Should wastewater management be the top priority in your sustainability plan?

Axora talks to Tracy Kessner, Vice President of Business Operations from Avivid Water Technology, an innovative wastewater treatment company. We discuss the importance of wastewater management in helping mining companies achieve their sustainability goals.

Q. What are the reasons for wastewater management being made a priority in mining recently?

TK: With the global focus on acquiring rare earth mineral resources and the electrification of the grid, there is an urgent need to make changes. Increasing the efficiency and recovery rates of existing mining processes, remediating contaminated water sources on abandoned mining lands, and recovering valuable resources are key priorities. Mining companies must maintain their social license to operate by protecting the environment or remediating abandoned mine lands, all while increasing their output to meet growing demands.

Q. Was a lack of technology a factor in wastewater management being viewed as a lower environmental priority for mining companies in the past?

TK: Previously mining companies focused on increasing production, satisfying investors, and meeting existing permit regulations. Now permit regulations are beginning to tighten as the demand for minerals is increasing year on year. At the same time, investors are demanding the mining industry do its part to develop sustainability goals and stewardship programs. Innovative technology is the key to environmental protection and decreased operational expenses while increasing recovery levels of critical minerals.

Q: How does electrocoagulation, an emerging technology in wastewater management, differ from other water maintenance techniques?

TK: Avivid’s technology replaces chemicals used to clean wastewater (e.g., ferrous sulfate, aluminium chlorohydrate, or PAC) without the extra sulfates and chlorides they leave behind or the health hazards they present. Electrocoagulation removes heavy metals, suspended solids, emulsified oils, and microorganisms from mining water which can then be released or reused. Our unique process creates less waste and the waste produced is metal rich and can be processed to recover valuable metals if present, unlike chemical treatment.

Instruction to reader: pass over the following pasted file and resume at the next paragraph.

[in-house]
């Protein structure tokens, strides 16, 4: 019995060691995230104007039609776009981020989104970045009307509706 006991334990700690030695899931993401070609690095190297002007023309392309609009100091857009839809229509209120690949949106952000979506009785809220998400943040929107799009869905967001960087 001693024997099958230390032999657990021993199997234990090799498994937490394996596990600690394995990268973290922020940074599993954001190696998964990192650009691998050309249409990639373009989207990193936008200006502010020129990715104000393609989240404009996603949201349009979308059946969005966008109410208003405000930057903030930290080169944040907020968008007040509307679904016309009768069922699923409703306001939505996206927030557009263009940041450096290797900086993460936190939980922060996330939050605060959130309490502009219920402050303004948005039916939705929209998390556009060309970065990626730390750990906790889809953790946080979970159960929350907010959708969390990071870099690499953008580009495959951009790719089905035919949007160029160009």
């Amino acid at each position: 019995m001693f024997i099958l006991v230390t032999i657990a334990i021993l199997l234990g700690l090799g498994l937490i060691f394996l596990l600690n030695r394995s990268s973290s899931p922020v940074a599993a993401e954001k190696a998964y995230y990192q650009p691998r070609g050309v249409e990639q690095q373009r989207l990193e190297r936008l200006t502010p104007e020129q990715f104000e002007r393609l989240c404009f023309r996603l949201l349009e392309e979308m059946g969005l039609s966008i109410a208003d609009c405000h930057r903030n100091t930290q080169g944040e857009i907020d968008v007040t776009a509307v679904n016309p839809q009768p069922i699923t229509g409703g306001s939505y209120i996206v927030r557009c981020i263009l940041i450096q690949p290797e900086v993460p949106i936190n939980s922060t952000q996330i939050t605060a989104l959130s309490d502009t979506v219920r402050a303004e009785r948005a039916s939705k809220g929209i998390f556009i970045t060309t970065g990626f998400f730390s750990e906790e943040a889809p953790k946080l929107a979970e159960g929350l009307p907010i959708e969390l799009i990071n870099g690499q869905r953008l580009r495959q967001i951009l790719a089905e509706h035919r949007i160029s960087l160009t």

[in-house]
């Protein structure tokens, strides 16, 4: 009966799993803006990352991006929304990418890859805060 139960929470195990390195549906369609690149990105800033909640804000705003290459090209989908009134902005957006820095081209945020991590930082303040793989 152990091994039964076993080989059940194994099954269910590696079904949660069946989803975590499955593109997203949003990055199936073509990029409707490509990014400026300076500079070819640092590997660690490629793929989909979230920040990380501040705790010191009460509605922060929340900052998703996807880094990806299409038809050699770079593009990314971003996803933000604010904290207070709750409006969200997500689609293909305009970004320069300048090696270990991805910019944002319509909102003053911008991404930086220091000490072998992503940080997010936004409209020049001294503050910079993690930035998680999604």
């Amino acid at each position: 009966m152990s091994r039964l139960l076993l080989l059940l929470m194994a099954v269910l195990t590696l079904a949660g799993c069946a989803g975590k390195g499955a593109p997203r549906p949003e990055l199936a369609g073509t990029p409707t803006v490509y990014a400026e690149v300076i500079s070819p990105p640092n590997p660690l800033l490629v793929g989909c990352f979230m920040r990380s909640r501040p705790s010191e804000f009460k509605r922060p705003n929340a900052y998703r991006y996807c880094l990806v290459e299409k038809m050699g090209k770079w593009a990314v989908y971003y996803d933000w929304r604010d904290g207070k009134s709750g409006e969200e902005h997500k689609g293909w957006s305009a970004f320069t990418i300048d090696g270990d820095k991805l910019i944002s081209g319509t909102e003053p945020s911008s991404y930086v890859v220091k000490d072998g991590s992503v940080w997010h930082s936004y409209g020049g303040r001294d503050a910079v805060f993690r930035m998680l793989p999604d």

Q. How does this wastewater management technology differ and stand out from others on the market?

TK: Avivid has solved the issues of sludge buildup and anode corrosion that affect legacy electrocoagulation (EC) systems with its patented reactor, TurboCoag®. Competitive advantages over legacy EC is that it is self-cleaning, reliable, provides continuous operation until anode dissolution and is easy to maintain. The reactor exposes more water in less time, using less energy, improving treatment efficiency and effectiveness while providing additional operational improvements and savings for operators.

Q. How do you think the use of projects like this will impact the mining industry's sustainability objectives?

TK: This kind of project will appeal to operators that are intent on meeting sustainability goals because it meets several objectives at one time. Providing essential materials and clean water while decreasing waste volume, hauling, and disposal fees are significant wins for the industry. Wastewater treatment via EC can reduce greenhouse gas emissions and labour costs. Motivated by cost savings and the need to maximise resource recovery, it could also promote the remediation of abandoned mining lands.

Q. Have you seen any trends in the adoption of this treatment across different-sized regions and countries?

TK: We've received expressions of interest in our solution from North America to Singapore, Africa, Australia, and Mexico. Many industries can benefit from EC since it's so effective on heavy metals and mixed contaminants. One trend we've seen is interest in our ability to remove fluoride, which appears in landfill leachate as well as mining water.